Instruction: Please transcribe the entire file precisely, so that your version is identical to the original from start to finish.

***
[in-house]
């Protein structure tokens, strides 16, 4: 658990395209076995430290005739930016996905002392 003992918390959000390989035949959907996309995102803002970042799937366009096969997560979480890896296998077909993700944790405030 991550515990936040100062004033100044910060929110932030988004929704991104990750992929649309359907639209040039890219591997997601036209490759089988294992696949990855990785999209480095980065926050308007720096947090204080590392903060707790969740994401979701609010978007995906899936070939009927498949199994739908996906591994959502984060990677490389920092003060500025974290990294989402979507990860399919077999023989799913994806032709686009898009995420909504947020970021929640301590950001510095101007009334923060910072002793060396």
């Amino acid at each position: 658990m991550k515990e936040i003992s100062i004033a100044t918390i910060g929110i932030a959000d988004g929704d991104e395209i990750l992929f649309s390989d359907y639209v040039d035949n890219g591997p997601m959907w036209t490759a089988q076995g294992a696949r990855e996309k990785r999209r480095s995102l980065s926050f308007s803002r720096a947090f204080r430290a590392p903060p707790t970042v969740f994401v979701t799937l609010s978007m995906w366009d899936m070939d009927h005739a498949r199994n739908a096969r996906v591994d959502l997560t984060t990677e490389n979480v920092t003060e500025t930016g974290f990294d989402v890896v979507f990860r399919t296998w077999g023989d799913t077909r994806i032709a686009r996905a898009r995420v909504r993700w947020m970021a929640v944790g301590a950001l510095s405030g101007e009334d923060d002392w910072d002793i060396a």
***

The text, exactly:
[in-house]
């Protein structure tokens, strides 16, 4: 658990395209076995430290005739930016996905002392 003992918390959000390989035949959907996309995102803002970042799937366009096969997560979480890896296998077909993700944790405030 991550515990936040100062004033100044910060929110932030988004929704991104990750992929649309359907639209040039890219591997997601036209490759089988294992696949990855990785999209480095980065926050308007720096947090204080590392903060707790969740994401979701609010978007995906899936070939009927498949199994739908996906591994959502984060990677490389920092003060500025974290990294989402979507990860399919077999023989799913994806032709686009898009995420909504947020970021929640301590950001510095101007009334923060910072002793060396």
């Amino acid at each position: 658990m991550k515990e936040i003992s100062i004033a100044t918390i910060g929110i932030a959000d988004g929704d991104e395209i990750l992929f649309s390989d359907y639209v040039d035949n890219g591997p997601m959907w036209t490759a089988q076995g294992a696949r990855e996309k990785r999209r480095s995102l980065s926050f308007s803002r720096a947090f204080r430290a590392p903060p707790t970042v969740f994401v979701t799937l609010s978007m995906w366009d899936m070939d009927h005739a498949r199994n739908a096969r996906v591994d959502l997560t984060t990677e490389n979480v920092t003060e500025t930016g974290f990294d989402v890896v979507f990860r399919t296998w077999g023989d799913t077909r994806i032709a686009r996905a898009r995420v909504r993700w947020m970021a929640v944790g301590a950001l510095s405030g101007e009334d923060d002392w910072d002793i060396a």